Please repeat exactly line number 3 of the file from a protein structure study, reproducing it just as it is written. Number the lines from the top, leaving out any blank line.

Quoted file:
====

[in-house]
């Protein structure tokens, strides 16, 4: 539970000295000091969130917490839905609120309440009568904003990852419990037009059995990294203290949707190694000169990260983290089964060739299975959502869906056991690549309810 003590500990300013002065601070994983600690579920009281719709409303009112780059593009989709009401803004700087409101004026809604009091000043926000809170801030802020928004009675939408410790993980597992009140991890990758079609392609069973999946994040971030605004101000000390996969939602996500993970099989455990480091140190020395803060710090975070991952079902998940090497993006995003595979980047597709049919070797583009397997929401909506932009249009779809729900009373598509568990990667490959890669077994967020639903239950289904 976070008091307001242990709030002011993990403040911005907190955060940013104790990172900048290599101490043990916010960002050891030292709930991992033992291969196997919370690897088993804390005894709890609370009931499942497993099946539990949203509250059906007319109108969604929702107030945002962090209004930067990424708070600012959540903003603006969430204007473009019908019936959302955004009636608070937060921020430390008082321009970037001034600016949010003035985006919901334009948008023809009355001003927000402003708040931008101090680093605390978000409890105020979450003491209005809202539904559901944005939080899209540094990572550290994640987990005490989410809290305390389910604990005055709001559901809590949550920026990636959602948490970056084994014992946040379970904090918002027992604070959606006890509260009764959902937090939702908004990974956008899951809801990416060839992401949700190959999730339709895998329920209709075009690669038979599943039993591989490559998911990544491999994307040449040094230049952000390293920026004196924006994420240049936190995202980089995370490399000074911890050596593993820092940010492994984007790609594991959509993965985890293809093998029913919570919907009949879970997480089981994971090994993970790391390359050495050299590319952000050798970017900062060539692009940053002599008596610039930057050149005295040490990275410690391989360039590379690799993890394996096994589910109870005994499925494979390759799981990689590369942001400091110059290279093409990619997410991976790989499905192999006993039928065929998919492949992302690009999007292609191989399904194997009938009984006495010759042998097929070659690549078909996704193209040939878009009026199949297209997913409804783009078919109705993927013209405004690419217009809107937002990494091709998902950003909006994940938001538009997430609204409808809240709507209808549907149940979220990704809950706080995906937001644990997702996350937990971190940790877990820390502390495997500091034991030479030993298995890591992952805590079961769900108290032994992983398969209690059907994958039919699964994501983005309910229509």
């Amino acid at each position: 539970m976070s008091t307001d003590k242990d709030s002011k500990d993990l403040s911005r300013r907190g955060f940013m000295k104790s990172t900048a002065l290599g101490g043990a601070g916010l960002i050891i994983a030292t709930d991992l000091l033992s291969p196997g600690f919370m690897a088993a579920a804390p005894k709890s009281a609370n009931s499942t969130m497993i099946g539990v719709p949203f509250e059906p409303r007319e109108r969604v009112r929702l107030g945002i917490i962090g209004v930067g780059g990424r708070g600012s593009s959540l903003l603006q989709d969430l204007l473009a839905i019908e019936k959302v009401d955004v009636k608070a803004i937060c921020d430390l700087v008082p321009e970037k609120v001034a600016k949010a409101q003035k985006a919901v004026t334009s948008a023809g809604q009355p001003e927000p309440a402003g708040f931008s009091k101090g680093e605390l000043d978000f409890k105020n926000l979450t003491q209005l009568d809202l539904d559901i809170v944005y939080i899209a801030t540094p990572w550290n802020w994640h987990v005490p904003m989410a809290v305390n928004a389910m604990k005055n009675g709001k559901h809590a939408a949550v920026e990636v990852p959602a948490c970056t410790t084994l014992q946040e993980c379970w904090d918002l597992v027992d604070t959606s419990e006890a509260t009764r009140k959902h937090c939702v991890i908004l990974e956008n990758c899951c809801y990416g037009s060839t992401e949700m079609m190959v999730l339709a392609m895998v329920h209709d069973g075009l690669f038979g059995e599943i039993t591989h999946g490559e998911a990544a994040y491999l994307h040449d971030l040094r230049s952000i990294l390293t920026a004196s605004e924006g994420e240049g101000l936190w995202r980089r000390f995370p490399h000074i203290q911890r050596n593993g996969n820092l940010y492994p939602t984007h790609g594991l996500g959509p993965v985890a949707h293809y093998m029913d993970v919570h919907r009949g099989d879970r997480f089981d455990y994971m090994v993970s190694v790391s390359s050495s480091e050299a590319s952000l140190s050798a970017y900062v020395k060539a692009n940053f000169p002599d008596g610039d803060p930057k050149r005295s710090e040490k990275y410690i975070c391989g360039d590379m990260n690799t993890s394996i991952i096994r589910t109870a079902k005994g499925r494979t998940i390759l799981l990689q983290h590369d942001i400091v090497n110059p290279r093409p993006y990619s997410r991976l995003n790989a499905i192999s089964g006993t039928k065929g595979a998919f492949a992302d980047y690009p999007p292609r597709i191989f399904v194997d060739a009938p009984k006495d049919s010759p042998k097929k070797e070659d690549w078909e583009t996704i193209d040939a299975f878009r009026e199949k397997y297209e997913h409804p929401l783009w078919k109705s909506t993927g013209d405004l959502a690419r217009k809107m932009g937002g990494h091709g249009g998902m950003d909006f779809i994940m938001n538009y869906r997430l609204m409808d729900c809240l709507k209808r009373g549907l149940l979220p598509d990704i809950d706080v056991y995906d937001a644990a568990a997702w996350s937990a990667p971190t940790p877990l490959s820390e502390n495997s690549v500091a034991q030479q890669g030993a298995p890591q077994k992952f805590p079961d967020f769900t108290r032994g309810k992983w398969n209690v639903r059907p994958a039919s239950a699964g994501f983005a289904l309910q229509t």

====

């Amino acid at each position: 539970m976070s008091t307001d003590k242990d709030s002011k500990d993990l403040s911005r300013r907190g955060f940013m000295k104790s990172t900048a002065l290599g101490g043990a601070g916010l960002i050891i994983a030292t709930d991992l000091l033992s291969p196997g600690f919370m690897a088993a579920a804390p005894k709890s009281a609370n009931s499942t969130m497993i099946g539990v719709p949203f509250e059906p409303r007319e109108r969604v009112r929702l107030g945002i917490i962090g209004v930067g780059g990424r708070g600012s593009s959540l903003l603006q989709d969430l204007l473009a839905i019908e019936k959302v009401d955004v009636k608070a803004i937060c921020d430390l700087v008082p321009e970037k609120v001034a600016k949010a409101q003035k985006a919901v004026t334009s948008a023809g809604q009355p001003e927000p309440a402003g708040f931008s009091k101090g680093e605390l000043d978000f409890k105020n926000l979450t003491q209005l009568d809202l539904d559901i809170v944005y939080i899209a801030t540094p990572w550290n802020w994640h987990v005490p904003m989410a809290v305390n928004a389910m604990k005055n009675g709001k559901h809590a939408a949550v920026e990636v990852p959602a948490c970056t410790t084994l014992q946040e993980c379970w904090d918002l597992v027992d604070t959606s419990e006890a509260t009764r009140k959902h937090c939702v991890i908004l990974e956008n990758c899951c809801y990416g037009s060839t992401e949700m079609m190959v999730l339709a392609m895998v329920h209709d069973g075009l690669f038979g059995e599943i039993t591989h999946g490559e998911a990544a994040y491999l994307h040449d971030l040094r230049s952000i990294l390293t920026a004196s605004e924006g994420e240049g101000l936190w995202r980089r000390f995370p490399h000074i203290q911890r050596n593993g996969n820092l940010y492994p939602t984007h790609g594991l996500g959509p993965v985890a949707h293809y093998m029913d993970v919570h919907r009949g099989d879970r997480f089981d455990y994971m090994v993970s190694v790391s390359s050495s480091e050299a590319s952000l140190s050798a970017y900062v020395k060539a692009n940053f000169p002599d008596g610039d803060p930057k050149r005295s710090e040490k990275y410690i975070c391989g360039d590379m990260n690799t993890s394996i991952i096994r589910t109870a079902k005994g499925r494979t998940i390759l799981l990689q983290h590369d942001i400091v090497n110059p290279r093409p993006y990619s997410r991976l995003n790989a499905i192999s089964g006993t039928k065929g595979a998919f492949a992302d980047y690009p999007p292609r597709i191989f399904v194997d060739a009938p009984k006495d049919s010759p042998k097929k070797e070659d690549w078909e583009t996704i193209d040939a299975f878009r009026e199949k397997y297209e997913h409804p929401l783009w078919k109705s909506t993927g013209d405004l959502a690419r217009k809107m932009g937002g990494h091709g249009g998902m950003d909006f779809i994940m938001n538009y869906r997430l609204m409808d729900c809240l709507k209808r009373g549907l149940l979220p598509d990704i809950d706080v056991y995906d937001a644990a568990a997702w996350s937990a990667p971190t940790p877990l490959s820390e502390n495997s690549v500091a034991q030479q890669g030993a298995p890591q077994k992952f805590p079961d967020f769900t108290r032994g309810k992983w398969n209690v639903r059907p994958a039919s239950a699964g994501f983005a289904l309910q229509t």